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Repair Shop Advice

Monday, October 21, 2019

We’re the best choice for managing your online web presence if you’re an independent repair shop (okay, we’re a little biased :)).  We aren’t the only company who can help, however – there are other companies with the auto repair marketing knowledge to do a good job of representing you online.

Unfortunately, there are plenty of companies who don’t have that knowledge.  And they blow up your phone or email every day.  Some of them are just selling overpriced websites; they can’t write automotive content and know nothing about how to make auto repair shops search well.

Unfortunately, most of them are even worse than that.

Our customers frequently send us emails they’ve received about their website underperforming and ask, “are these legitimate problems?”  Most of these emails fall into the “scam” category.  Here’s how to spot a scam.

Red Flags that a scammer is emailing you.

Scammers operate by sending out millions of emails to any email address they can find, hoping to catch a business owner desperate for more business.  In order to work, every word in the email has to be relevant to anyone, in any state, in any industry.  That means that the email is extremely vague.  Here are some signs you can just toss the email directly into the trash.

  • They have no idea who you are. The email refers to you by your website, not your name.
  • Nothing in the email is specific to auto repair, or to any content on your website.
  • They intentionally use technical jargon they know you won’t understand.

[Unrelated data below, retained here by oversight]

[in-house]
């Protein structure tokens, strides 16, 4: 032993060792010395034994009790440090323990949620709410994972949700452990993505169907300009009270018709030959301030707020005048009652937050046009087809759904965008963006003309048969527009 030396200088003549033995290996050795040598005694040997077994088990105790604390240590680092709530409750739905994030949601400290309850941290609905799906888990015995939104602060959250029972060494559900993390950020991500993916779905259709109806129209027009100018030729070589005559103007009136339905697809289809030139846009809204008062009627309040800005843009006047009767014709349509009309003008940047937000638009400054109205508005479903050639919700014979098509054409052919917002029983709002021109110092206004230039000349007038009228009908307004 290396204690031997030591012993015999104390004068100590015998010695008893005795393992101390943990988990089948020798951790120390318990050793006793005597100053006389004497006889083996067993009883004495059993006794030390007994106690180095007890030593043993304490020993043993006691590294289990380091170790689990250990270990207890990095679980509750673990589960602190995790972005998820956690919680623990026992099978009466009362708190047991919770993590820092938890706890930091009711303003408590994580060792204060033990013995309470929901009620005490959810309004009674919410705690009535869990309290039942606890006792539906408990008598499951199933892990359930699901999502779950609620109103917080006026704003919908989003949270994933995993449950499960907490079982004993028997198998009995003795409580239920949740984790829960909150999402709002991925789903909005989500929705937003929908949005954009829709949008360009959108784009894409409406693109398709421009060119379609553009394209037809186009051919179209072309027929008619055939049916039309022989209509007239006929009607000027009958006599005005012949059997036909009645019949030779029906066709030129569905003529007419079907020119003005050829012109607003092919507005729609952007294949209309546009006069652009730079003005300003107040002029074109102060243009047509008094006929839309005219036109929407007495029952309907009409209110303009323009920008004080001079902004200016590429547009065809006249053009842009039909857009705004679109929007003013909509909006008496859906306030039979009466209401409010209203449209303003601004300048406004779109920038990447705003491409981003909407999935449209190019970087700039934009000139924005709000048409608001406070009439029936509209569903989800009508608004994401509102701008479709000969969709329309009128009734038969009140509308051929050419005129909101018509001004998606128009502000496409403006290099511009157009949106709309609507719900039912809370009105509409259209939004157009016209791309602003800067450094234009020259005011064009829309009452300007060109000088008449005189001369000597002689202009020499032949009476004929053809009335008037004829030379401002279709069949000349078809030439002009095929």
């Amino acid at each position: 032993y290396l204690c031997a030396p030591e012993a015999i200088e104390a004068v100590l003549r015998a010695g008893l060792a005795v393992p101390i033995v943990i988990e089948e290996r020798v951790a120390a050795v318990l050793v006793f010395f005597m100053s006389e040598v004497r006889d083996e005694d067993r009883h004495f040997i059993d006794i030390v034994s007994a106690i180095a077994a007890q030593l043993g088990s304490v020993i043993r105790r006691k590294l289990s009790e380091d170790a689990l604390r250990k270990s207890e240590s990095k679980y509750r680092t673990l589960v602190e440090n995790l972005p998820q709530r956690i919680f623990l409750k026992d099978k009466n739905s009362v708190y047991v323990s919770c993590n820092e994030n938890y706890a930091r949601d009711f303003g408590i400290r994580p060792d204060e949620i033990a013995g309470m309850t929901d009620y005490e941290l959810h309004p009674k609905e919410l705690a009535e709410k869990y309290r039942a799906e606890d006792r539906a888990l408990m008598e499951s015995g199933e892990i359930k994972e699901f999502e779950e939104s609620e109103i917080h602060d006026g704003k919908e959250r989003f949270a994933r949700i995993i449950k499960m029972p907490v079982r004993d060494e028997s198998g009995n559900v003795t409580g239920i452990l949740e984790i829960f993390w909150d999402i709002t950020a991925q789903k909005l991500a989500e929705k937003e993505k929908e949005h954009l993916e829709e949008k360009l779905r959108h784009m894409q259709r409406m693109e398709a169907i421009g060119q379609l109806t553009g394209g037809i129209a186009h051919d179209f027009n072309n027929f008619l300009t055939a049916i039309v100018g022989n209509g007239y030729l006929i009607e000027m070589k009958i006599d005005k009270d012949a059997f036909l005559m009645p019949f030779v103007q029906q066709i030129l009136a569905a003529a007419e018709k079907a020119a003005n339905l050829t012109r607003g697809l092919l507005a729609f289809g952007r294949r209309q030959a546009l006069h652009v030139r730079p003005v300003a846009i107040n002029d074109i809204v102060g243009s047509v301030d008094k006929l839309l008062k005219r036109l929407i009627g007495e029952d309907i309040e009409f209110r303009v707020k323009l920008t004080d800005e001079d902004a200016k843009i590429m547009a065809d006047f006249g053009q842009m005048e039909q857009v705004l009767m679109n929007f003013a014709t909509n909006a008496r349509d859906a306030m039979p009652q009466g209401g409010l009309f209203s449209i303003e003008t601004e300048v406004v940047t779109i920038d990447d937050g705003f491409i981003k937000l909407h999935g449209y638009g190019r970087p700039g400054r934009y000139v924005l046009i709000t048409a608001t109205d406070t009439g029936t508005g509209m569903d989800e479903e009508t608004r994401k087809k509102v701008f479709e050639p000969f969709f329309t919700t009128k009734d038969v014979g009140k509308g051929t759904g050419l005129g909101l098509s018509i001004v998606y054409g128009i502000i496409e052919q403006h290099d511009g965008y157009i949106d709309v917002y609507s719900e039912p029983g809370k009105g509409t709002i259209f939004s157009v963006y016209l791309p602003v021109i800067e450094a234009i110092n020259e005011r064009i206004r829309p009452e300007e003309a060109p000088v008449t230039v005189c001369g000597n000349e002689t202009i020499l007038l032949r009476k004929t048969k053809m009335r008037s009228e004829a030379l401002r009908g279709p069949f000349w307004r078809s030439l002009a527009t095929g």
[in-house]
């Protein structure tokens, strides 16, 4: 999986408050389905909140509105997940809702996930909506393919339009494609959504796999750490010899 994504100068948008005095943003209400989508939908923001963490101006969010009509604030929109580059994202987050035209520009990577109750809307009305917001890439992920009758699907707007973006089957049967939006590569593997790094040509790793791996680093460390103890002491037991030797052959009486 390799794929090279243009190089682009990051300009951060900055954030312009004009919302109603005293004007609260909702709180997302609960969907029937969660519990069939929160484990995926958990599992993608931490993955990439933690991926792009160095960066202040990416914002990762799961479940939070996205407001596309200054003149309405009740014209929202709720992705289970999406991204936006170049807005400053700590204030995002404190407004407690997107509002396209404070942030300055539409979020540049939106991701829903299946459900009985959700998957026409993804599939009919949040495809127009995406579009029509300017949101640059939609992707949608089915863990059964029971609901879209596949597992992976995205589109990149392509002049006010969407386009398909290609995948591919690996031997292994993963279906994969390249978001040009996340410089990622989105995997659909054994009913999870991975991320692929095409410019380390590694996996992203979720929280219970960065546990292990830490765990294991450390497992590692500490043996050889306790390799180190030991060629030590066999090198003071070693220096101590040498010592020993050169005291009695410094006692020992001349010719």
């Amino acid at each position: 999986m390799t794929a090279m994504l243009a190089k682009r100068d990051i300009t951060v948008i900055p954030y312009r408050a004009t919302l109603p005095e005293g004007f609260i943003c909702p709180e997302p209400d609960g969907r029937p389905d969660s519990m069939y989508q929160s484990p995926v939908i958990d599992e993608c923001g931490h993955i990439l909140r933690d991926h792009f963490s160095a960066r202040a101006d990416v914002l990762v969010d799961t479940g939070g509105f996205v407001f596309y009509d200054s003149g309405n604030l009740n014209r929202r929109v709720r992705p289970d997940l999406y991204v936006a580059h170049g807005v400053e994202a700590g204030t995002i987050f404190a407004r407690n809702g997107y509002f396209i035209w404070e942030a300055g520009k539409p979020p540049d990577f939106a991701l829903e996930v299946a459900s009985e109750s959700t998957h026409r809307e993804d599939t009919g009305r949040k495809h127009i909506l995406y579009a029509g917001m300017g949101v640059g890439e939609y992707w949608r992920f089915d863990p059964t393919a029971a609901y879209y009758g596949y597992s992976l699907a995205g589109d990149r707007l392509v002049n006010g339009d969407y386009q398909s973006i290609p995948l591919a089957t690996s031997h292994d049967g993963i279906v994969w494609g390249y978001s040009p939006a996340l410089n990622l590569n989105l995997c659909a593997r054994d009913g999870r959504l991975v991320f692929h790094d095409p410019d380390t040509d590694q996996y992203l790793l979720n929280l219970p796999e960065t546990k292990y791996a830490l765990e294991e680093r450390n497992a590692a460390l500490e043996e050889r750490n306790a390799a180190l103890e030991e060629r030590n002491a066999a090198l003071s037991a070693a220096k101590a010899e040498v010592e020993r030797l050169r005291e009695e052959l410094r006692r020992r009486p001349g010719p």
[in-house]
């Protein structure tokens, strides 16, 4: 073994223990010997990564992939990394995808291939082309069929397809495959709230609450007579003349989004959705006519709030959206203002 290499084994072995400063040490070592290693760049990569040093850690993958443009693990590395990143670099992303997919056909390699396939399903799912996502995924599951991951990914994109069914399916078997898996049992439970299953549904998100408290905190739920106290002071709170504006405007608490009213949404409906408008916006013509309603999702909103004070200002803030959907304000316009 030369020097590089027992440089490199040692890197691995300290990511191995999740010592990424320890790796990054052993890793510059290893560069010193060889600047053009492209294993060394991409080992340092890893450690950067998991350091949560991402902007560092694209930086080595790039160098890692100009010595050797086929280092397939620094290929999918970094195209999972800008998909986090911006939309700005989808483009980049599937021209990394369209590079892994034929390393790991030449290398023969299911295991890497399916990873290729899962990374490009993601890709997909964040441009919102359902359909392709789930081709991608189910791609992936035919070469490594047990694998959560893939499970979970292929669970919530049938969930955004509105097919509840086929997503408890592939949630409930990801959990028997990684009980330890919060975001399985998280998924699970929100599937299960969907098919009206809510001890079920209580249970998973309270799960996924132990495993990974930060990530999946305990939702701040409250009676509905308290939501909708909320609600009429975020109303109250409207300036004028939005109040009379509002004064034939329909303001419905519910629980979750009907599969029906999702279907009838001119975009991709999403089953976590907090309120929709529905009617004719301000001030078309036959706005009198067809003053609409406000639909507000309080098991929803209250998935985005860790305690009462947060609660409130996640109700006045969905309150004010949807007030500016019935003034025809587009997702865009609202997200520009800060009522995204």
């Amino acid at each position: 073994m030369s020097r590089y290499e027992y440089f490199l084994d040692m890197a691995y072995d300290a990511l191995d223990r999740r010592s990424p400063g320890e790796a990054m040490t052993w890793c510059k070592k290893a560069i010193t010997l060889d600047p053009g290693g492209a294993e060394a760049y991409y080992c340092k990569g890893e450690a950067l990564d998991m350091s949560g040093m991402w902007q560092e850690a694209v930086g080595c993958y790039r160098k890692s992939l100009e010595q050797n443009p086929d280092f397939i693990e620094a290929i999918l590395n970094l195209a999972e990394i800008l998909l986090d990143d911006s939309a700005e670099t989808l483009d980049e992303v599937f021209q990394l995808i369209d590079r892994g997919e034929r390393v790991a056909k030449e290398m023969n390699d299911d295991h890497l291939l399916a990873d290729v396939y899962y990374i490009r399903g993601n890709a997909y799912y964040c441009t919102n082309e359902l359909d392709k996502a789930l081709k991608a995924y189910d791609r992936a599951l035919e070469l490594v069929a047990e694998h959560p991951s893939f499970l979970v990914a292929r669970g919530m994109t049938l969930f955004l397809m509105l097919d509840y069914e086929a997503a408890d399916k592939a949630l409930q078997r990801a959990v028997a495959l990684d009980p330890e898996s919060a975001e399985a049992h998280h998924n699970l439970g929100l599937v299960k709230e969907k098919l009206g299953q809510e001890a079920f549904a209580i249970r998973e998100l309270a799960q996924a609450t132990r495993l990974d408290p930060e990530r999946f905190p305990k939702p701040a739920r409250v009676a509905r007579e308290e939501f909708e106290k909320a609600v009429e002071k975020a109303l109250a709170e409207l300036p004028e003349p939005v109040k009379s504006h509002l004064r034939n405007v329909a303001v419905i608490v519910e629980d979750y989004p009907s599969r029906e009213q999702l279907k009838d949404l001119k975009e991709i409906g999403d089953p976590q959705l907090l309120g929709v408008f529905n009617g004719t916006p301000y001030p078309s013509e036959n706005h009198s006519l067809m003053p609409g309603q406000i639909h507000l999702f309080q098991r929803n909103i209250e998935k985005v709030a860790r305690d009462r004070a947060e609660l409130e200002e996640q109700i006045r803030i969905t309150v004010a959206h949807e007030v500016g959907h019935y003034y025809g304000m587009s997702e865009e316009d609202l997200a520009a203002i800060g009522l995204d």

• You have no way of verifying that any of what they’re saying is true.
  • The grammar is awful (this email probably wasn’t written in the US)

Here’s an example of a scammer email.  Click the image below to make it larger.

Red Flags that a hacker is trying to trick you and hijack your computer.

Cyberfraud emails try to trick you into giving a hacker access to your data or your financial information.  They might reference some website problem or other technical support issue, but they probably aren’t trying to get you to call them.  Cyberfraud emails look very similar to a scammer email, with a few additional red flags.

  • They may try to trick you into thinking they’re someone they aren’t such as a delivery company, bank, or other major company you’ve heard of before.
  • They tell you that the email is urgent, and you need to do something quickly.
  • They want you to click a link – and the link doesn’t go where the email says it goes.
  • They include an attachment and tell you that important information is in the attachment.

Avoid clicking on anything in these emails!  Delete them immediately.  Many of these emails try to lock you out of your PC and encrypt your data.  They will then try to extort you for hundreds (or thousands) of dollars to get it back.

Here’s an example of a cyberfraud email.  Click the image below to make it larger.

To learn how Repair Shop Websites can help you earn more business, call us at 855-294-6397 or email us at